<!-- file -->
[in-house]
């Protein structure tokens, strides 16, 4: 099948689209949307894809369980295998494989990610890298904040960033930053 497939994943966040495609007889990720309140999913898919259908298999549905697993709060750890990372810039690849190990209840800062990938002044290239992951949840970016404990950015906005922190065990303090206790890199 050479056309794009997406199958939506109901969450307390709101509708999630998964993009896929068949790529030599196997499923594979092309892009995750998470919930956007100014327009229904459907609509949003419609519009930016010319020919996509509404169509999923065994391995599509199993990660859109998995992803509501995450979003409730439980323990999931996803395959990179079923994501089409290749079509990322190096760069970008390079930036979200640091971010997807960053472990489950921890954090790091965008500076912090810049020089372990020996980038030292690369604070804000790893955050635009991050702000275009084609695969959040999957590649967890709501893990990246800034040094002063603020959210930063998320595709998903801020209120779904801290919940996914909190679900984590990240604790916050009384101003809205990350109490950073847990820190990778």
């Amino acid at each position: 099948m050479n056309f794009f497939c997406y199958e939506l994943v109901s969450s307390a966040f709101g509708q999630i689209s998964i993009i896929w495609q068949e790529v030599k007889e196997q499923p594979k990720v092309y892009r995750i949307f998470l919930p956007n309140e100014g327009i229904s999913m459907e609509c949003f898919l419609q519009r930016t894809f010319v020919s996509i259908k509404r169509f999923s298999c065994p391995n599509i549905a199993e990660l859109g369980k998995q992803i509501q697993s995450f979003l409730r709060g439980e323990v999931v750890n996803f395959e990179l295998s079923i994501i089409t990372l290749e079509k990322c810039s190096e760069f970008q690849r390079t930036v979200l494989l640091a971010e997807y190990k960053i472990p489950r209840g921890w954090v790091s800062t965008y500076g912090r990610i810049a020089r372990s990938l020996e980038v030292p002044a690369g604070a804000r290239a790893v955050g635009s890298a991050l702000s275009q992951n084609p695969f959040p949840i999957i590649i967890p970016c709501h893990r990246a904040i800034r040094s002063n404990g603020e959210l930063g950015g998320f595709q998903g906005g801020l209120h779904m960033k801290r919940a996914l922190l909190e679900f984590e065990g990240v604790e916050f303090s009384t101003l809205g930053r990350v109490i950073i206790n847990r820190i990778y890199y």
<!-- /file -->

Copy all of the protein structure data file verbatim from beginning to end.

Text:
[in-house]
């Protein structure tokens, strides 16, 4: 099948689209949307894809369980295998494989990610890298904040960033930053 497939994943966040495609007889990720309140999913898919259908298999549905697993709060750890990372810039690849190990209840800062990938002044290239992951949840970016404990950015906005922190065990303090206790890199 050479056309794009997406199958939506109901969450307390709101509708999630998964993009896929068949790529030599196997499923594979092309892009995750998470919930956007100014327009229904459907609509949003419609519009930016010319020919996509509404169509999923065994391995599509199993990660859109998995992803509501995450979003409730439980323990999931996803395959990179079923994501089409290749079509990322190096760069970008390079930036979200640091971010997807960053472990489950921890954090790091965008500076912090810049020089372990020996980038030292690369604070804000790893955050635009991050702000275009084609695969959040999957590649967890709501893990990246800034040094002063603020959210930063998320595709998903801020209120779904801290919940996914909190679900984590990240604790916050009384101003809205990350109490950073847990820190990778």
């Amino acid at each position: 099948m050479n056309f794009f497939c997406y199958e939506l994943v109901s969450s307390a966040f709101g509708q999630i689209s998964i993009i896929w495609q068949e790529v030599k007889e196997q499923p594979k990720v092309y892009r995750i949307f998470l919930p956007n309140e100014g327009i229904s999913m459907e609509c949003f898919l419609q519009r930016t894809f010319v020919s996509i259908k509404r169509f999923s298999c065994p391995n599509i549905a199993e990660l859109g369980k998995q992803i509501q697993s995450f979003l409730r709060g439980e323990v999931v750890n996803f395959e990179l295998s079923i994501i089409t990372l290749e079509k990322c810039s190096e760069f970008q690849r390079t930036v979200l494989l640091a971010e997807y190990k960053i472990p489950r209840g921890w954090v790091s800062t965008y500076g912090r990610i810049a020089r372990s990938l020996e980038v030292p002044a690369g604070a804000r290239a790893v955050g635009s890298a991050l702000s275009q992951n084609p695969f959040p949840i999957i590649i967890p970016c709501h893990r990246a904040i800034r040094s002063n404990g603020e959210l930063g950015g998320f595709q998903g906005g801020l209120h779904m960033k801290r919940a996914l922190l909190e679900f984590e065990g990240v604790e916050f303090s009384t101003l809205g930053r990350v109490i950073i206790n847990r820190i990778y890199y």